The illusion of Elon Musk, David Sacks and Jason Calcanis as savvy operators is gone. This endeavor will be one of their lasting legacies: taking a much-loved, revenue-generating cornerstone of the web and smothering it within weeks, while likely losing billions of dollars and ultimately needing to sell the site for parts. They thought they were rolling out some grand experiment in social discourse, forgetting that brands, users, and speech are all tightly intertwined in somewhat important things like revenue and profit.
As I mentioned before, leaving a legacy is a cultural context. It has no bearing on “rest of the world”, but rather a unique “western construct”. I don’t know why there is prestige accorded to it, and as much as I think about it, it’s more of a futile attempt. Prestige arises from perception, and that is created by perceived impact. These perceptions can be altered through gatekeeping and the lengthy bureaucratic process of giving “accreditation”.
Twitter, as the “influential political discourse” (or other “communities”) has assumed the centre stage, and I have seen a predominant negative discourse around it. (Most of the links are discussed heavily on Hacker News).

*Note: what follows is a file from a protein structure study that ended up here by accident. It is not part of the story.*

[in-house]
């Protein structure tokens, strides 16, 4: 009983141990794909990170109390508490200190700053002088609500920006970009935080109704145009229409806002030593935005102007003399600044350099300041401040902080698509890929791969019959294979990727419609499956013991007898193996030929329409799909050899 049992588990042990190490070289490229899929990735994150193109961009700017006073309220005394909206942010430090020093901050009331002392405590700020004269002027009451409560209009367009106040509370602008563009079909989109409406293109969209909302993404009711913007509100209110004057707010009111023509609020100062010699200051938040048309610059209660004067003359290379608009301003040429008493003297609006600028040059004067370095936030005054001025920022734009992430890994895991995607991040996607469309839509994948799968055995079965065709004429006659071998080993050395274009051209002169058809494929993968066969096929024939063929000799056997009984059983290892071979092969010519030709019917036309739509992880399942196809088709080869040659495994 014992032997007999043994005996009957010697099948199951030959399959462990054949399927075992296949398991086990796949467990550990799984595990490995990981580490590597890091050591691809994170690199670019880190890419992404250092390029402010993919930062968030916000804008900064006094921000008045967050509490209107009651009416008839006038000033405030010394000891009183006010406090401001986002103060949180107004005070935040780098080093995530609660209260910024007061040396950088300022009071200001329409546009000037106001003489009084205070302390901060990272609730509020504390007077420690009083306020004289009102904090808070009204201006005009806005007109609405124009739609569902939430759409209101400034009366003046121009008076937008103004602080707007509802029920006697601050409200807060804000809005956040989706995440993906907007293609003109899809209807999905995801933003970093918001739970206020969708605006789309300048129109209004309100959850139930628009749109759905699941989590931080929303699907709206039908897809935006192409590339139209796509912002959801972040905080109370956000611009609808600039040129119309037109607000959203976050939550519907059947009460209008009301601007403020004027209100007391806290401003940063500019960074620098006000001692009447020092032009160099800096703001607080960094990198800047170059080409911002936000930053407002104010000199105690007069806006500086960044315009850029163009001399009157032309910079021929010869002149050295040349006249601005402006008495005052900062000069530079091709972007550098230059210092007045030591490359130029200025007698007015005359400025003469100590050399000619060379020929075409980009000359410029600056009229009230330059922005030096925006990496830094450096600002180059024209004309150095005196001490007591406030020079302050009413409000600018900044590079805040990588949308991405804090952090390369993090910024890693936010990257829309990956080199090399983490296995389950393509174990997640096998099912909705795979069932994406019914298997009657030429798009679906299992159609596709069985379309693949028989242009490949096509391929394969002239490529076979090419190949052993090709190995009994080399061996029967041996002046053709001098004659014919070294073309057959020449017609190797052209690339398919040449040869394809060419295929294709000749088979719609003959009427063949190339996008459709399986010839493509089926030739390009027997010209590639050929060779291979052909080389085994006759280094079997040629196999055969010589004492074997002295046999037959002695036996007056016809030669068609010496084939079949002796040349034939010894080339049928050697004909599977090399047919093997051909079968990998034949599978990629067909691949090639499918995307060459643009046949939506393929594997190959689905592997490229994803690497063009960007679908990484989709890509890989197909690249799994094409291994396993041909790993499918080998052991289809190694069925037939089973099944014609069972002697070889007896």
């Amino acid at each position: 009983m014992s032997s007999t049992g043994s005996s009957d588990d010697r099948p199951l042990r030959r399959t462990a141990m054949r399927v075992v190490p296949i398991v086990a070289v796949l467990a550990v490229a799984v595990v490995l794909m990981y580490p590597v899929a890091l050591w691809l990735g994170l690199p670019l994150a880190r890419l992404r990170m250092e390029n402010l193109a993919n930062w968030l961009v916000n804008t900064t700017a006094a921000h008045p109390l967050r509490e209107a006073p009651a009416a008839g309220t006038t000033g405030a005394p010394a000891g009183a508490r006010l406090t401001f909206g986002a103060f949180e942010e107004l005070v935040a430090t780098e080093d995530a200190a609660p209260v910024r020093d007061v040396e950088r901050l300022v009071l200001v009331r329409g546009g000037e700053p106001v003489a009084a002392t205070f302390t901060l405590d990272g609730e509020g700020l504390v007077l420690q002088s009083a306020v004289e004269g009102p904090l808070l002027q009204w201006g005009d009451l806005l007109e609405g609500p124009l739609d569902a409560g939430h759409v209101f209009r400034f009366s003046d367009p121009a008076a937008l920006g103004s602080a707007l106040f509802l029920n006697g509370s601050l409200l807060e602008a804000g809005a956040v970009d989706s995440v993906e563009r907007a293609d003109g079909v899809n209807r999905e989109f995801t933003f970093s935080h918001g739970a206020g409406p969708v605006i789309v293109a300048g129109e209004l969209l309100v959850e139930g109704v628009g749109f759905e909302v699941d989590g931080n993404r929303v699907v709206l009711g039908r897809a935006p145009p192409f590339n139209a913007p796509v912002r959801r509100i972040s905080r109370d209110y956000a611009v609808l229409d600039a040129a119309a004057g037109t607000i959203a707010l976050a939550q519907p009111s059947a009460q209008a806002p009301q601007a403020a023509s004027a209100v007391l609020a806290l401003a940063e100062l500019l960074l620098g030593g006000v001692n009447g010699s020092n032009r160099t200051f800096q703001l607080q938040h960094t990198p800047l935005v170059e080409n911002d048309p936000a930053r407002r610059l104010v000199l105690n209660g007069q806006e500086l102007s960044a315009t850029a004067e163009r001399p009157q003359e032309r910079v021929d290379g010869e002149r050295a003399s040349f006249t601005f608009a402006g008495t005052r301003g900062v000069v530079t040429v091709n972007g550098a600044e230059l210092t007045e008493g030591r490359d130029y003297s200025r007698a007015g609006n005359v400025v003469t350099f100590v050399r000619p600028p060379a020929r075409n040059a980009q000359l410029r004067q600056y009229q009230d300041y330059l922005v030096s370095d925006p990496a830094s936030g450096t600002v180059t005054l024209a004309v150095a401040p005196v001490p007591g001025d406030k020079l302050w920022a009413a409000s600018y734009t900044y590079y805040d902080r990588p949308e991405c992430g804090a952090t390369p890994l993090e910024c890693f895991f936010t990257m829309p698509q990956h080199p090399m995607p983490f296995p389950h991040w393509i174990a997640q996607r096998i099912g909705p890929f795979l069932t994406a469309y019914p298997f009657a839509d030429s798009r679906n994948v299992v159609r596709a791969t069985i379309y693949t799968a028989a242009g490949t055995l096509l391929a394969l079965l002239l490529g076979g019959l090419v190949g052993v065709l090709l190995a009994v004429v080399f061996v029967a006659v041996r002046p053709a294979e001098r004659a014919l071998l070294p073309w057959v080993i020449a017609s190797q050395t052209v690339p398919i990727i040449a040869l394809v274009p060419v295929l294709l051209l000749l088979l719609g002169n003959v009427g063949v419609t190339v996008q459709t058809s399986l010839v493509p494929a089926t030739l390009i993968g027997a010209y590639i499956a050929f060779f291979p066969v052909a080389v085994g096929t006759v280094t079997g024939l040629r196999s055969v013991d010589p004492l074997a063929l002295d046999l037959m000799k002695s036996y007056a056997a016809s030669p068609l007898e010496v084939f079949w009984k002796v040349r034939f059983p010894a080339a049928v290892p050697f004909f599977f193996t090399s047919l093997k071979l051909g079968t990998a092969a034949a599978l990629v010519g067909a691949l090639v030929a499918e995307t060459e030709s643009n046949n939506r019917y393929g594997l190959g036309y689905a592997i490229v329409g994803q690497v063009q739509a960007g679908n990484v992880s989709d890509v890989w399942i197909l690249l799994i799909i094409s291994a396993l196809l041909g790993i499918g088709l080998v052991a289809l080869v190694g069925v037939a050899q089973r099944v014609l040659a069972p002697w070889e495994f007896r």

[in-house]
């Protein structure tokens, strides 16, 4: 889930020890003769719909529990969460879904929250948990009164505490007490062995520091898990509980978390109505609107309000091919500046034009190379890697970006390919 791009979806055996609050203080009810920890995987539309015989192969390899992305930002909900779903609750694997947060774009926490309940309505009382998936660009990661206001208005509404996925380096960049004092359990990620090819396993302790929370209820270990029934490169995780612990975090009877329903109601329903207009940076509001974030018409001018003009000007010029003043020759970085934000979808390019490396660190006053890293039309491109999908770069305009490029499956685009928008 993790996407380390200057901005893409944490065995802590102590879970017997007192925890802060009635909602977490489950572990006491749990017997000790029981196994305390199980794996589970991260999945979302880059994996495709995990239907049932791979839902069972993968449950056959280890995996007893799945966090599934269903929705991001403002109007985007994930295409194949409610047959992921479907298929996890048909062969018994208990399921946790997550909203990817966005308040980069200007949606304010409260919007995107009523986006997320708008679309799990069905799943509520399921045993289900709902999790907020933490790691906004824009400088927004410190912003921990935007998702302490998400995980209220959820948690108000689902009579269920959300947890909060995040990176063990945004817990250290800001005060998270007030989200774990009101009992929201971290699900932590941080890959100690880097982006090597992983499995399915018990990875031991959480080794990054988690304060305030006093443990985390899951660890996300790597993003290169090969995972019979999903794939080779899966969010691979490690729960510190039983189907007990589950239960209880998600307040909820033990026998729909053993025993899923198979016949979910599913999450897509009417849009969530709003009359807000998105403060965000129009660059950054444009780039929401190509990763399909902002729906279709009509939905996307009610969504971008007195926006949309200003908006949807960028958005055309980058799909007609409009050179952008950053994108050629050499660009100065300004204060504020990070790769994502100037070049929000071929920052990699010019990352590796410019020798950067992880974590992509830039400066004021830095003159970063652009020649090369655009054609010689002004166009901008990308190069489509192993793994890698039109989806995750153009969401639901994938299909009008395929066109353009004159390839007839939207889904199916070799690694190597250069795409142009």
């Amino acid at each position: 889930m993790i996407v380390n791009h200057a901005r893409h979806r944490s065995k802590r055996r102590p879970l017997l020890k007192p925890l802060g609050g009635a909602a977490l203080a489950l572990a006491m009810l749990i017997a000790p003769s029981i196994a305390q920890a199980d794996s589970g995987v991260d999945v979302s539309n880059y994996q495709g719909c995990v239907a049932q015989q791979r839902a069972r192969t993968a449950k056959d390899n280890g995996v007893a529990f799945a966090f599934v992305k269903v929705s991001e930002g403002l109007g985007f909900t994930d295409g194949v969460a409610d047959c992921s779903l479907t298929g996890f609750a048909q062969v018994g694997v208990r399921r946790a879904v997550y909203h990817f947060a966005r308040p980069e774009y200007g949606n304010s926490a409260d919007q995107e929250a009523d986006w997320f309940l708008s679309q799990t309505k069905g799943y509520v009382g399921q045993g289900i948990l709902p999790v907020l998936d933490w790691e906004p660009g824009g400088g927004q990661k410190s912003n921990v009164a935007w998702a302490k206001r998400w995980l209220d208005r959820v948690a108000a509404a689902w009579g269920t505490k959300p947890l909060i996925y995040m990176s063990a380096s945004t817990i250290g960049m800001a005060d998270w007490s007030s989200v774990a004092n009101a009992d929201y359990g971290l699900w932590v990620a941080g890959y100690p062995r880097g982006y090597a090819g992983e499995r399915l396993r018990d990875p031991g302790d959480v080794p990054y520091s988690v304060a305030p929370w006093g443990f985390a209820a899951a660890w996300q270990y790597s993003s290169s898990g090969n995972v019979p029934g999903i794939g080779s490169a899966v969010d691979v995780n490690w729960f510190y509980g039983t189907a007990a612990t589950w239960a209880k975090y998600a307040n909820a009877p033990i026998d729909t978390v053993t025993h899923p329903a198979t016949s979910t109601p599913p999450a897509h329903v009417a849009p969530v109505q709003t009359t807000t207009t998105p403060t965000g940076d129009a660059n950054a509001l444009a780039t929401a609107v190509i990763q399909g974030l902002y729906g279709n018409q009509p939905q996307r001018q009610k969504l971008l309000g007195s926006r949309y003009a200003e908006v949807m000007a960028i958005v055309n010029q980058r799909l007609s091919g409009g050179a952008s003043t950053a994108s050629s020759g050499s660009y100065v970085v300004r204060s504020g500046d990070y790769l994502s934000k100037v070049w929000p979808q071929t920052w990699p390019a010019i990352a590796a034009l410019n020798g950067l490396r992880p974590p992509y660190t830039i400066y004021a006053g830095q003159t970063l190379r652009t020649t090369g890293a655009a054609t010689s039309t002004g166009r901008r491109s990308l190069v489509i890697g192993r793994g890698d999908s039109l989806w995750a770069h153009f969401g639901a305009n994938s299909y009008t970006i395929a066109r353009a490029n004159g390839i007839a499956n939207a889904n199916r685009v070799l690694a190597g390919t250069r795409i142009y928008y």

The author writes further:
But, what is gone? Twitter was a unique spot where journalists, celebrities, titans of industries, your family, friends and co-workers, would join a daily mosh pit filled with a mix of truly important cultural moments and the most inane things you’ve ever seen. It was weird and it was special and it’s going to soon be a memory. With employees gone, with the clowns running the circus, with a reduction in trust and safety, and the exodus of advertisers starting, Twitter will likely go from Elon’s new toy that is too difficult for him to play with, to being passed on to his legal and finance advisers to sort out.
I am not sure if I could agree with the author’s perception, but yes, there are better alternatives (like Telegram). Hence, their recommendations (or even negativity) aren’t called for.